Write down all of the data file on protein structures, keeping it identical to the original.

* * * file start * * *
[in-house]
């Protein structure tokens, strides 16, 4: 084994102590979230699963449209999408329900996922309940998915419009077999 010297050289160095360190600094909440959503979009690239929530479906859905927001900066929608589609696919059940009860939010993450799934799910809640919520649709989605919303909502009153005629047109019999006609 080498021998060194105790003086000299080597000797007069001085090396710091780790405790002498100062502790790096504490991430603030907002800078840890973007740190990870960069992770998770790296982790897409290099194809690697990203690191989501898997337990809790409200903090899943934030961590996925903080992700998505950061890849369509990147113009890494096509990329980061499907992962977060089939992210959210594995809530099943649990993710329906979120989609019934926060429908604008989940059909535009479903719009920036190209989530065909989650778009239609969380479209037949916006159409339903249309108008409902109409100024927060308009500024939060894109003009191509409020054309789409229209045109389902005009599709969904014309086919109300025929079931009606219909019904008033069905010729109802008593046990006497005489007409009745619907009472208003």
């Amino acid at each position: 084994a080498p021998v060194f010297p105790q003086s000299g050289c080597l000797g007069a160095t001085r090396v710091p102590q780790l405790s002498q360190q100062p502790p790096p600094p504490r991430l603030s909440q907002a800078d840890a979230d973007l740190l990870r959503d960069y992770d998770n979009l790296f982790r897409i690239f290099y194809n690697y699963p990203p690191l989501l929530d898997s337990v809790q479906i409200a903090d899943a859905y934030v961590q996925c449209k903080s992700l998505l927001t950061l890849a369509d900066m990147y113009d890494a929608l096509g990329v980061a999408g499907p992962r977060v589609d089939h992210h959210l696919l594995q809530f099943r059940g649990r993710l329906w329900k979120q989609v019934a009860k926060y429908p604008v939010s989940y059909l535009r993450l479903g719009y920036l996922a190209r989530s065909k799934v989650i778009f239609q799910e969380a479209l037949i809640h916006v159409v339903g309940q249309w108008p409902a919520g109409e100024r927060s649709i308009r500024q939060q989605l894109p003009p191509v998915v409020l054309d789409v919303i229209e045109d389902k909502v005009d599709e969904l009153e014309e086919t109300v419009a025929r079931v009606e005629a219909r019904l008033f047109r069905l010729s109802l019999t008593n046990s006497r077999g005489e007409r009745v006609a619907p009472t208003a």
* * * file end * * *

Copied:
[in-house]
């Protein structure tokens, strides 16, 4: 084994102590979230699963449209999408329900996922309940998915419009077999 010297050289160095360190600094909440959503979009690239929530479906859905927001900066929608589609696919059940009860939010993450799934799910809640919520649709989605919303909502009153005629047109019999006609 080498021998060194105790003086000299080597000797007069001085090396710091780790405790002498100062502790790096504490991430603030907002800078840890973007740190990870960069992770998770790296982790897409290099194809690697990203690191989501898997337990809790409200903090899943934030961590996925903080992700998505950061890849369509990147113009890494096509990329980061499907992962977060089939992210959210594995809530099943649990993710329906979120989609019934926060429908604008989940059909535009479903719009920036190209989530065909989650778009239609969380479209037949916006159409339903249309108008409902109409100024927060308009500024939060894109003009191509409020054309789409229209045109389902005009599709969904014309086919109300025929079931009606219909019904008033069905010729109802008593046990006497005489007409009745619907009472208003």
């Amino acid at each position: 084994a080498p021998v060194f010297p105790q003086s000299g050289c080597l000797g007069a160095t001085r090396v710091p102590q780790l405790s002498q360190q100062p502790p790096p600094p504490r991430l603030s909440q907002a800078d840890a979230d973007l740190l990870r959503d960069y992770d998770n979009l790296f982790r897409i690239f290099y194809n690697y699963p990203p690191l989501l929530d898997s337990v809790q479906i409200a903090d899943a859905y934030v961590q996925c449209k903080s992700l998505l927001t950061l890849a369509d900066m990147y113009d890494a929608l096509g990329v980061a999408g499907p992962r977060v589609d089939h992210h959210l696919l594995q809530f099943r059940g649990r993710l329906w329900k979120q989609v019934a009860k926060y429908p604008v939010s989940y059909l535009r993450l479903g719009y920036l996922a190209r989530s065909k799934v989650i778009f239609q799910e969380a479209l037949i809640h916006v159409v339903g309940q249309w108008p409902a919520g109409e100024r927060s649709i308009r500024q939060q989605l894109p003009p191509v998915v409020l054309d789409v919303i229209e045109d389902k909502v005009d599709e969904l009153e014309e086919t109300v419009a025929r079931v009606e005629a219909r019904l008033f047109r069905l010729s109802l019999t008593n046990s006497r077999g005489e007409r009745v006609a619907p009472t208003a």